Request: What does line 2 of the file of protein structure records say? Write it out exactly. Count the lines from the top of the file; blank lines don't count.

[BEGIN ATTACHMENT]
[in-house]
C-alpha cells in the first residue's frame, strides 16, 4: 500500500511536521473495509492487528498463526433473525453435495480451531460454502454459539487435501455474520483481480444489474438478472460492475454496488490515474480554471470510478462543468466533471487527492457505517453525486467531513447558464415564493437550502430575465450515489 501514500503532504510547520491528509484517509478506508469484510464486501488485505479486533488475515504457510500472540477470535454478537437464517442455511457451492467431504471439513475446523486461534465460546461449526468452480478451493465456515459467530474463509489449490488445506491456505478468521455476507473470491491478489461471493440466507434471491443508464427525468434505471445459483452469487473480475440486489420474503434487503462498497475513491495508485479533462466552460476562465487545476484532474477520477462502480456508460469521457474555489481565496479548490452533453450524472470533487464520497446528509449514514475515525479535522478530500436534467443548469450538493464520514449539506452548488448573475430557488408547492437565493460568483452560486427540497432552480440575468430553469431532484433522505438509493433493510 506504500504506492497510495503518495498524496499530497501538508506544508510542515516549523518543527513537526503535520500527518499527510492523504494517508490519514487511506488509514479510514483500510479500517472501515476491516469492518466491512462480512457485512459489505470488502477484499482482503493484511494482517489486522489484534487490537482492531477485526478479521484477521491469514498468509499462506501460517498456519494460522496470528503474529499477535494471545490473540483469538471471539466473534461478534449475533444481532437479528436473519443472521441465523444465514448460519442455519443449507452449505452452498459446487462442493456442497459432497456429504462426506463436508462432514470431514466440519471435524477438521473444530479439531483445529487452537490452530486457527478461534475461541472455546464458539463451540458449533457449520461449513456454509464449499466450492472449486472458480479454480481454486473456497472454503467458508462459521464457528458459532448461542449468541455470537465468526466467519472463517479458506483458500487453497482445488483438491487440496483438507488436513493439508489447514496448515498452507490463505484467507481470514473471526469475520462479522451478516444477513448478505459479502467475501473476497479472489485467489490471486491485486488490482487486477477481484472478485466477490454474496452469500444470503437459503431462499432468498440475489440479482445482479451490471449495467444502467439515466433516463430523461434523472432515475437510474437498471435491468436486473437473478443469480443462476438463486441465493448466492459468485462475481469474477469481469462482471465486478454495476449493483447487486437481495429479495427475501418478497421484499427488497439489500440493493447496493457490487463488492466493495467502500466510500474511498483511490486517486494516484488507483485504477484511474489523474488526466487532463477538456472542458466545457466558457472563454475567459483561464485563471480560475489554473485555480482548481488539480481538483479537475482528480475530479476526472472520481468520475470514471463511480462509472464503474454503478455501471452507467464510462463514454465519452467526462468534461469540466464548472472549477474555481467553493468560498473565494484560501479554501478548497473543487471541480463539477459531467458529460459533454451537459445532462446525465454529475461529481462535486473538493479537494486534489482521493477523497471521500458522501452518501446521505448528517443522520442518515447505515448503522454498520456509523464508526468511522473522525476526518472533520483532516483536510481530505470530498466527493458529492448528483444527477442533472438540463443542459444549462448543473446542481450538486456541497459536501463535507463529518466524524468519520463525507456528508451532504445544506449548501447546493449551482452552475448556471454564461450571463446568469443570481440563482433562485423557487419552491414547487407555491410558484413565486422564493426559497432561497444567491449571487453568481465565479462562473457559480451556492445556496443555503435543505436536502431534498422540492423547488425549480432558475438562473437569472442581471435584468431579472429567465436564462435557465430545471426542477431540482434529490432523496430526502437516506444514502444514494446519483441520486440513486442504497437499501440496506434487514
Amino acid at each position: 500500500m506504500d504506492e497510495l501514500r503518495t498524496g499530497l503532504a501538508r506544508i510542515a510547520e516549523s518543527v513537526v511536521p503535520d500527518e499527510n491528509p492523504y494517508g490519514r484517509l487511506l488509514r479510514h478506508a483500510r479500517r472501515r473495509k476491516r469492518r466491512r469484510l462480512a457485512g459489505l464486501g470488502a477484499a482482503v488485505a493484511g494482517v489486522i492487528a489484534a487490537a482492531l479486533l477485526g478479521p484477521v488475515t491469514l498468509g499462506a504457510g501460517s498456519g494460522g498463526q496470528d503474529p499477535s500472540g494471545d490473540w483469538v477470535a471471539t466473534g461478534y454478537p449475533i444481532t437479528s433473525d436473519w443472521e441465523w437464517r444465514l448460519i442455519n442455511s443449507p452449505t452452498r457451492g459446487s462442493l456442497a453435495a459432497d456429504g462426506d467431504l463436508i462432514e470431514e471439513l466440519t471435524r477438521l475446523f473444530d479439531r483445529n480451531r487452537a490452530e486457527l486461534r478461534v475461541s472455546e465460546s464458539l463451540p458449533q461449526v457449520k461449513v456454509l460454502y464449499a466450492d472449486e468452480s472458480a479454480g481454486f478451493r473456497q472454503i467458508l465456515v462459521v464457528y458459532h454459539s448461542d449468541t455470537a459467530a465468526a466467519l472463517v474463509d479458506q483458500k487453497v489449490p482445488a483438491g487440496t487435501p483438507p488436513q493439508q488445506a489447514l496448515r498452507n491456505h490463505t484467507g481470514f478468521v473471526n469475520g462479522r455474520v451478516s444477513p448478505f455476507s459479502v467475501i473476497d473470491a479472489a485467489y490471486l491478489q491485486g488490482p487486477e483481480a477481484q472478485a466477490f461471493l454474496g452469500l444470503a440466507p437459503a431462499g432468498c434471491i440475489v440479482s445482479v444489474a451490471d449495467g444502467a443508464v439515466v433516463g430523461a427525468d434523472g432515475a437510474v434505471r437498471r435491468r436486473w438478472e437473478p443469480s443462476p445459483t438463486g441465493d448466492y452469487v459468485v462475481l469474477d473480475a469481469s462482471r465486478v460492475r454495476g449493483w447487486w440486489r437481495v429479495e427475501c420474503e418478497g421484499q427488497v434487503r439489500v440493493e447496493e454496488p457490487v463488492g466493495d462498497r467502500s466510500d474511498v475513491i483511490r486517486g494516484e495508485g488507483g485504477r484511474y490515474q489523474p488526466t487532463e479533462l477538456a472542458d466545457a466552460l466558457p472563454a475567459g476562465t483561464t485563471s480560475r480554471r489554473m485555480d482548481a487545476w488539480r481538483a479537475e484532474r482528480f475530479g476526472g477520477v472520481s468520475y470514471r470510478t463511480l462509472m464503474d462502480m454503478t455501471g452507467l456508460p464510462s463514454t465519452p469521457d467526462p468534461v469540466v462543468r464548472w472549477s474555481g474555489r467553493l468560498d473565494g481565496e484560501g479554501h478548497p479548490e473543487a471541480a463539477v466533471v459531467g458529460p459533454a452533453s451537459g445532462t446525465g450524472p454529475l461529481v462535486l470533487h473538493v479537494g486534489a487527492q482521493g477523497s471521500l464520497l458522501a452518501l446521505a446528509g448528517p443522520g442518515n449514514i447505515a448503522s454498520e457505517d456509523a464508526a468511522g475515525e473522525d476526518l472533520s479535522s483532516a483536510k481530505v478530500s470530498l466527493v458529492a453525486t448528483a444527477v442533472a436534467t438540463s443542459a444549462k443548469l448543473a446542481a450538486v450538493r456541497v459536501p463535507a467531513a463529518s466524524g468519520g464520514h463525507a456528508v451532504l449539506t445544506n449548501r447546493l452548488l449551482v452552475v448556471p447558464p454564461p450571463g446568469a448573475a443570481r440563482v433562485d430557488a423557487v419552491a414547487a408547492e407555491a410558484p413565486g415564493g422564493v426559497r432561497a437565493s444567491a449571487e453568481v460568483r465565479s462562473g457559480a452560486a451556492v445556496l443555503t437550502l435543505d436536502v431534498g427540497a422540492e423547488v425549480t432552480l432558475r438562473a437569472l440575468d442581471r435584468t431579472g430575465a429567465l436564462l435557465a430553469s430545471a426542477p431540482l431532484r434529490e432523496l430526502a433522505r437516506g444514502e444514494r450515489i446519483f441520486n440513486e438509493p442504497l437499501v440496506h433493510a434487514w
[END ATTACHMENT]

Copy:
C-alpha cells in the first residue's frame, strides 16, 4: 500500500511536521473495509492487528498463526433473525453435495480451531460454502454459539487435501455474520483481480444489474438478472460492475454496488490515474480554471470510478462543468466533471487527492457505517453525486467531513447558464415564493437550502430575465450515489 501514500503532504510547520491528509484517509478506508469484510464486501488485505479486533488475515504457510500472540477470535454478537437464517442455511457451492467431504471439513475446523486461534465460546461449526468452480478451493465456515459467530474463509489449490488445506491456505478468521455476507473470491491478489461471493440466507434471491443508464427525468434505471445459483452469487473480475440486489420474503434487503462498497475513491495508485479533462466552460476562465487545476484532474477520477462502480456508460469521457474555489481565496479548490452533453450524472470533487464520497446528509449514514475515525479535522478530500436534467443548469450538493464520514449539506452548488448573475430557488408547492437565493460568483452560486427540497432552480440575468430553469431532484433522505438509493433493510 506504500504506492497510495503518495498524496499530497501538508506544508510542515516549523518543527513537526503535520500527518499527510492523504494517508490519514487511506488509514479510514483500510479500517472501515476491516469492518466491512462480512457485512459489505470488502477484499482482503493484511494482517489486522489484534487490537482492531477485526478479521484477521491469514498468509499462506501460517498456519494460522496470528503474529499477535494471545490473540483469538471471539466473534461478534449475533444481532437479528436473519443472521441465523444465514448460519442455519443449507452449505452452498459446487462442493456442497459432497456429504462426506463436508462432514470431514466440519471435524477438521473444530479439531483445529487452537490452530486457527478461534475461541472455546464458539463451540458449533457449520461449513456454509464449499466450492472449486472458480479454480481454486473456497472454503467458508462459521464457528458459532448461542449468541455470537465468526466467519472463517479458506483458500487453497482445488483438491487440496483438507488436513493439508489447514496448515498452507490463505484467507481470514473471526469475520462479522451478516444477513448478505459479502467475501473476497479472489485467489490471486491485486488490482487486477477481484472478485466477490454474496452469500444470503437459503431462499432468498440475489440479482445482479451490471449495467444502467439515466433516463430523461434523472432515475437510474437498471435491468436486473437473478443469480443462476438463486441465493448466492459468485462475481469474477469481469462482471465486478454495476449493483447487486437481495429479495427475501418478497421484499427488497439489500440493493447496493457490487463488492466493495467502500466510500474511498483511490486517486494516484488507483485504477484511474489523474488526466487532463477538456472542458466545457466558457472563454475567459483561464485563471480560475489554473485555480482548481488539480481538483479537475482528480475530479476526472472520481468520475470514471463511480462509472464503474454503478455501471452507467464510462463514454465519452467526462468534461469540466464548472472549477474555481467553493468560498473565494484560501479554501478548497473543487471541480463539477459531467458529460459533454451537459445532462446525465454529475461529481462535486473538493479537494486534489482521493477523497471521500458522501452518501446521505448528517443522520442518515447505515448503522454498520456509523464508526468511522473522525476526518472533520483532516483536510481530505470530498466527493458529492448528483444527477442533472438540463443542459444549462448543473446542481450538486456541497459536501463535507463529518466524524468519520463525507456528508451532504445544506449548501447546493449551482452552475448556471454564461450571463446568469443570481440563482433562485423557487419552491414547487407555491410558484413565486422564493426559497432561497444567491449571487453568481465565479462562473457559480451556492445556496443555503435543505436536502431534498422540492423547488425549480432558475438562473437569472442581471435584468431579472429567465436564462435557465430545471426542477431540482434529490432523496430526502437516506444514502444514494446519483441520486440513486442504497437499501440496506434487514